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Cover art of Starglider
Developer(s) Argonaut Software
Publisher(s) Rainbird
Designer(s) Jez San
Platform(s) Amiga, Atari ST, Amstrad CPC, Amstrad PCW, Apple II, ZX Spectrum, MS-DOS, Commodore 64
Release date(s) 1986 (8-bit), 1987 (16-bit)
Genre(s) Space flight simulator
Mode(s) Single-player

Starglider is a 3D video game released in 1986 by Rainbird. It was developed by Argonaut Software, led by programmer Jez San. The game was inspired by Jez San's love of the 1983 Atari coin-op Star Wars.[1]

Plot and gameplay[edit]

It is a fast-moving, first-person combat flight simulator, rendered with colourful wireframe vector graphics. The game takes over the surface of the occupied planet Novenia, and it is the player's goal to rid the world of the mechanised Egron invaders. To this end the player is equipped with a high-performance AGAV fighter aircraft, which is armed with lasers and television-guided missiles.

ST/Amiga version title screen

Starglider was originally developed by Argonaut Software for the 16-bit Commodore Amiga and Atari ST machines. Rainbird also commissioned Realtime Games to produce 8-bit versions for the Amstrad CPC, Amstrad PCW, and ZX Spectrum (128k, with a cut-down 48k version without sampled speech or special missions), and also for the IBM-compatible PC running in CGA. Solid Images were commissioned to produce versions for the Commodore 64 and Apple IIGS. Most versions included then-novel sampled speech, from Rainbird employee Clare Edgeley.[1]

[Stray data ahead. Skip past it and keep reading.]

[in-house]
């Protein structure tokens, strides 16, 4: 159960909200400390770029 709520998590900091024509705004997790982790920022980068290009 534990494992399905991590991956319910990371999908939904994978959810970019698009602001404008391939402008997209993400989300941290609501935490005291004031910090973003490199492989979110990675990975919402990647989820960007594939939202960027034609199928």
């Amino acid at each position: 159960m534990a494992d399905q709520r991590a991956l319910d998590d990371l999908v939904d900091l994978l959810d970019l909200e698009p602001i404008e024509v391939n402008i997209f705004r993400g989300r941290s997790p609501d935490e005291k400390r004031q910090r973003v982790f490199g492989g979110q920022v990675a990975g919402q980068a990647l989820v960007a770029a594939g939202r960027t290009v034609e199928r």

The Amiga version has a title music by Dave Lowe using digitized samples as instrument sounds (before the age of tracker music). Both ST and Amiga versions also have about 15-second long song - a single PCM sound file - with real vocals and synthesizers. A male voice sings: "Starglider... by Rainbird".

Starglider was packaged with a sci-fi novella by James Follett, describing the game's background story, in which the Egrons effortlessly blitz Novenia despite the planet possessing a previously impenetrable network of utterly deadly defense satellites. The Egrons defeat the system by disguising their battleships as a flock of intergalactic migratory birds, the Stargliders (of the title). The defense satellites had been programmed not to fire on these birds (which migrated between planets regularly) and hence did not recognise the Egron battleships as enemies, allowing the Egrons to reach the surface unopposed. You pilot the only existing example of a prototype fighter craft, initially armed only with lasers, as the TV-guided missiles require an enormous amount of energy to launch and control, which can only be gained by induction as your craft skims over areas with high-tension power conduits.

It was followed in 1988 by a sequel, Starglider 2.


Starglider was Firebird's third best-selling Commodore game as of late 1987.[2] Compute! called it "a visually smooth concoction that is so realistic in its feel that you'll duck and squirm in your seat", especially praising the Atari ST version's graphics and sound.[3] The game won the award for Game Of The Year 1986 in Crash magazine.[4]

Get Fresh[edit]

A timed version of Starglider was used for the Get Mucky segment of UK Saturday morning children's TV show Get Fresh. Two contestants played three-minute sessions on the modified game, the winner being the contestant with the highest score.

External links[edit]


  1. ^ a b The Bird Sanctuary's memories of Starglider
  2. ^ Ferrell, Keith (December 1987). "The Commodore Games That Live On And On". Compute's Gazette. pp. 18–22. Retrieved 24 January 2015. 
  3. ^ Eddy, Andy (May 1987). "Starglider". Compute!. p. 46. Retrieved 9 November 2013. 
  4. ^